Pietrasanta, an Italian Town of Classic and Contemporary Arts

Pietrasanta lies a few kilometres away from Forte dei Marmi, the Ligurian beach area. It has its origins in the Middle Ages and was founded in 1255 by Guiscardo da Pietrasanta, the leader of Lucca and was the ancient capital of the Medici headquarters in Versilia.  Over the centuries it has become a town with more than 20,000 inhabitants.

Piazza Duomo, Pietrasanta
Piazza Duomo, Pietrasanta

During the planning of our summer trip to Tuscany, we could not find enough information about Pietrasanta.  Therefore, we did not consider visiting the place.  On the way back from our day trip to Lucca, we were looking for a place to have dinner.  According to the Google Map, the bigger town on the way is Pietrasanta which has plenty of Italian restaurants.  So we stopped at Pietrasanta for dinner.  But the moment we entered into the old historical town, we were totally distracted by the artworks, public piazzas, churches and cozy evening atmosphere around the elegant historical town centre.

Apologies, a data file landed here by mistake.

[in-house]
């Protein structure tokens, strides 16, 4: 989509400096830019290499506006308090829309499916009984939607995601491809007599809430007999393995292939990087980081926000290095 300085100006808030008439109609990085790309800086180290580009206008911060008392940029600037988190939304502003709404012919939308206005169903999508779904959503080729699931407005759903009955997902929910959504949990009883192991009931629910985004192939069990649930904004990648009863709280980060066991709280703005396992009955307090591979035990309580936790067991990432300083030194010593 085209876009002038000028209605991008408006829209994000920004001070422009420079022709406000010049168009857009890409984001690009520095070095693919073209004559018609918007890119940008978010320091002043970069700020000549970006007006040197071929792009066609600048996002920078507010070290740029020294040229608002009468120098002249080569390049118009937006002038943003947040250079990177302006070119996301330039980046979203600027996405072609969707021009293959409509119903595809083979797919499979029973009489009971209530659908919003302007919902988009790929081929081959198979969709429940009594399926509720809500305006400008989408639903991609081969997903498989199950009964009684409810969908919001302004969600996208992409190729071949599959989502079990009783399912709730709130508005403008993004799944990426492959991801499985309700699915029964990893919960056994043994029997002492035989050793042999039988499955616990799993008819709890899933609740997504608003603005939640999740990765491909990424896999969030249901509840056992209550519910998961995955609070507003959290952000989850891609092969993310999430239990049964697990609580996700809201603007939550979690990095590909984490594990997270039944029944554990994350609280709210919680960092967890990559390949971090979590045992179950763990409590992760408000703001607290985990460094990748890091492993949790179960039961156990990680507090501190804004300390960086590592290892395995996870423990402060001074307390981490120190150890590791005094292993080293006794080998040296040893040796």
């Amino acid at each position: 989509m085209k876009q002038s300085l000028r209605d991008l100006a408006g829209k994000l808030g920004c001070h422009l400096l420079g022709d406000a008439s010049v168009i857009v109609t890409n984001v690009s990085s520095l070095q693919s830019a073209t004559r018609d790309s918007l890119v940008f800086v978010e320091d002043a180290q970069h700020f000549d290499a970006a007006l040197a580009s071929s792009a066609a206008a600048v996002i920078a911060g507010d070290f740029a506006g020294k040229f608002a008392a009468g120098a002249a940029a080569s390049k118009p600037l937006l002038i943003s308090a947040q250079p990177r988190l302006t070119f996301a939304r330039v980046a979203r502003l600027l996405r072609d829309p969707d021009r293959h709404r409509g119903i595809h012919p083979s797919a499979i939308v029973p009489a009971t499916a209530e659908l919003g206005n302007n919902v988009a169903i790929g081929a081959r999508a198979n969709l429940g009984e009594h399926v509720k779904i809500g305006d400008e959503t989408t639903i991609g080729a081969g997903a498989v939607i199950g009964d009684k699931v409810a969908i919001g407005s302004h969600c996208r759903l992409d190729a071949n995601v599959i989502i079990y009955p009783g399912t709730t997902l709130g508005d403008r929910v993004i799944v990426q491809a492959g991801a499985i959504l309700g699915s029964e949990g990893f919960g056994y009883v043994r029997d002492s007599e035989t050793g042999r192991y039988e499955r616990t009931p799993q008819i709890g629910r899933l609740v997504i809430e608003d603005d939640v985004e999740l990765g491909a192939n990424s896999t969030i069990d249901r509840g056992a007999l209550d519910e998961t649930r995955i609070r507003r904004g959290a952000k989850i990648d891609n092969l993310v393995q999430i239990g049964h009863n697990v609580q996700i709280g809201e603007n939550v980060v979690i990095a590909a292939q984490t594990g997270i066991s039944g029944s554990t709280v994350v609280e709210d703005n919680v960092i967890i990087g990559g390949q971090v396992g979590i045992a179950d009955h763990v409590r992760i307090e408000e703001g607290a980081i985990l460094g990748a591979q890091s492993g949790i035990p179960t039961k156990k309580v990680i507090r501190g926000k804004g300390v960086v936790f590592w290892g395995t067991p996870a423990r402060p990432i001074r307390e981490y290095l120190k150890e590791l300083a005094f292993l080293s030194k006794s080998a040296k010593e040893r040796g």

Related post: Epic Day Trips from Pisa to Tuscany Region

The Cathedral of San Martino

In the center of Pietrasanta is the Cathedral of San Martino overlooking the beautiful Piazza Duomo. The Cathedral dates back to the 14th century. Besides, the great rose window in the marble façade stands out, which is a distinguished 15th-century work by Lorenzo Riccomanni from Pietrasanta.

The Catherdral of San Martino
The Catherdral of San Martino

The Bell Tower

In contrast to the Cathedral of San Martino, the 36 m-tall Bell Tower has a simple brickwork appearance, but originally it was also to be covered with marble plates. Inside of it is a helical staircase.

The Bell Tower next to the Cathedral of San Martino
The Bell Tower next to the Cathedral of San Martino


Sant’Agostino used to be a church. It is now used for art exhibitions and other cultural events. The church has a single nave with an awkward entrance. It has three rounded arches delimited by pilasters. The pilasters uphold twelve walled up arches. The bell-tower next to it was not added until 1780.  Inside the church, there is a single nave vaunting three large marble arches.